There are three active deckhands on the trip who, true to form, have the gruff demeanor and hard exterior you’d expect from someone who spent half their life away from family and friends doing backbreaking work on 20-30 foot seas. But they were all really wonderful men who’d experienced unimaginable danger and loss in the country’s most dangerous profession.

It helps that they tell really good stories, too.

The peak of the excursion on the Bering Sea Crab Fishermen’s Tour was also the peak of our entire 7 Day cruise.

We approached an island outside of Ketchikan where the sailors shared their stories of life fishing on the Bering Sea. They started throwing herring off the bow. Pretty soon, about 20 bald eagles were swooping overhead and feeding directly off the bow.

A few minutes while we just stared at the eagles, and we turn around to find two whales breaching not 20 yards off the stern. I just felt so overwhelmed with awe. Pure, unadulterated awe and appreciation. And profound gratitude, too.

The stop in Ketchikan is a short one. Too short! I truly wish we’d had 12 hours in Ketchikan and 6 hours in Skagway, instead of the other way around. Thems is the breaks sometimes! After coming back into the harbor it was straight back to the cruise boat for us, as there wasn’t enough time to explore town. Still – our favorite stop of the trip by far!

Our ketchikan Rating: 9/10 – only because we didn’t have more time!

victoria, bc

Victoria was the most delightful surprise of our cruise. Because of an obscure maritime law from 1917, cruise ships with US ports of call (like ours) are required to visit an international port at some point on their journey. Given the four hours we had in port at Victoria, it’s clearly a stopover to check the “international port” box. But my take is that I wish we had had way more time in Victoria!

Today, Victoria is a popular tourist destination known for its historic architecture, beautiful gardens, and mild climate. We’ll be back for all of the above (& then some) the next time!

The gardens are stunning, like truly stunning. We had time to walk around colonial Victoria, grabbed ice cream, and then headed back to the ship. Many people on our boat didn’t even get off. They missed out!

Our victoria Rating: 9/10

And then, we returned back to where we started. With a lot of whale and eagle photos in the camera roll!

top cruise tips from laur and jm

  • The Observation Lounge is can’t miss for Glacier Bay because you’re close to the Rangers, merch, and passport stamps. If you book a Balcony room, however, sleep in and enjoy the private view from your balcony.

  • The Norwegian Mandara Spa package is worth it for the Alaska itineraries, especially when the weather is colder. Book well in advance to lock in the lowest prices! Don’t wait until you’re on board.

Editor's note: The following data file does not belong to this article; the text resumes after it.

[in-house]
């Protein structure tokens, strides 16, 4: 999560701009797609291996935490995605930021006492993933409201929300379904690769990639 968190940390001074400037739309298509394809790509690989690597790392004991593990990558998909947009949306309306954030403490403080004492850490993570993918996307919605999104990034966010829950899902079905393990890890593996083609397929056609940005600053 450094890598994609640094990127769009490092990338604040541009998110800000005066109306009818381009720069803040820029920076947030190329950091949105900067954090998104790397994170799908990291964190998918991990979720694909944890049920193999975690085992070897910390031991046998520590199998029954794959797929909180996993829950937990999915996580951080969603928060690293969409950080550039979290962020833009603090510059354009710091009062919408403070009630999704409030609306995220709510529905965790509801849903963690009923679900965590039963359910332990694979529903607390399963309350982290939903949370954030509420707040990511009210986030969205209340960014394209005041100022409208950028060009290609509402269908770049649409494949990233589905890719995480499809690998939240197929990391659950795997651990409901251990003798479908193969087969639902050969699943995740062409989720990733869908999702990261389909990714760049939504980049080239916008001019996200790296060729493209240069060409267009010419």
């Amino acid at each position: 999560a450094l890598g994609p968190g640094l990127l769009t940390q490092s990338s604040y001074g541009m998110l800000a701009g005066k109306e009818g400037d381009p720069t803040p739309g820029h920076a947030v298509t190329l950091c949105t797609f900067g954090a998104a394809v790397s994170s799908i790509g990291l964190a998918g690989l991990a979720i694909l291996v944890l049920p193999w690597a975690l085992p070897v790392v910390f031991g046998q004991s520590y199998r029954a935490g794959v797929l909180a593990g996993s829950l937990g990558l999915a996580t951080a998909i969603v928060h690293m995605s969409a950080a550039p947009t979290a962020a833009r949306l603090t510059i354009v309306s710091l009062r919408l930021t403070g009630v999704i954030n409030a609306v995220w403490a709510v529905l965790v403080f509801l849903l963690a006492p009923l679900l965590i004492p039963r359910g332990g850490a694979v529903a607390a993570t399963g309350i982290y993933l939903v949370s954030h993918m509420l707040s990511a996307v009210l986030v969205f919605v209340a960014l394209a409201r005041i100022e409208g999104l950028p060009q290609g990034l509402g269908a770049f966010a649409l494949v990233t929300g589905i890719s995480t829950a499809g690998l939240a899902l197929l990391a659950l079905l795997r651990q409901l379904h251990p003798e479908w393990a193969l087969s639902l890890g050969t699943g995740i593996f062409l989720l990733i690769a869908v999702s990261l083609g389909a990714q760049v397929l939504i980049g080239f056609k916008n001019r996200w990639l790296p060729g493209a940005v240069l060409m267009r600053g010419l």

• Don’t get the first train up the mountain in Skagway. There’s so much time on the Norwegian Encore itinerary that you’ll appreciate sleeping in and getting a leisurely breakfast.

  • DO get the fried dough in Skagway.

  • Spend a few days on the front or back end of your cruise in Seattle! Or Vancouver if your itinerary has you leaving from there.

  • Pack a sleep mask for the summer cruise – the days are so long! Even with blackout curtains I slept better with my sleep mask.

  • Don’t stay on the cruise boat in Victoria!

  • Bring binoculars! Your eyes will appreciate the wildlife without straining to see it.

our overall cruise rating – 7.5/10

We would definitely cruise Alaska again, but not with Norwegian!

  • Destinations: 10 out of 10 – it would be hard to top the ports of call on this trip. From the shortest in Victoria to the 12 hours in Skagway, you get to see several sides of southeast Alaska, with different and varied activity options in all!

  • Norwegian: 4 out of 10 – Having cruised with Norwegian before COVID, this cruise left a lot to be desired from a service level. It felt like NCL was trying to make up for lost pandemic profits by slashing crew numbers. You could feel the staff was overworked and the service suffered as a result. They call NCL “no cash left” for a reason, I guess – as every service has an additional fee. Not great.

  • Itinerary: 8 out of 10 – Having more time in Ketchikan and Victoria – and less in Skagway? – would really have been nice. I’m not a cruise designer or ship engineer, as we all know! But the time spent in port left a little to be desired.

  • The Boat: 8 out of 10 – The Norwegian Encore is gorgeous, the finishes are incredible, and the activities are varied. There are so many people on board, however, that I felt cramped in every public area, always. There’s not much you can do about it – and the private spaces like the spa and rooms felt like a true haven away from the action.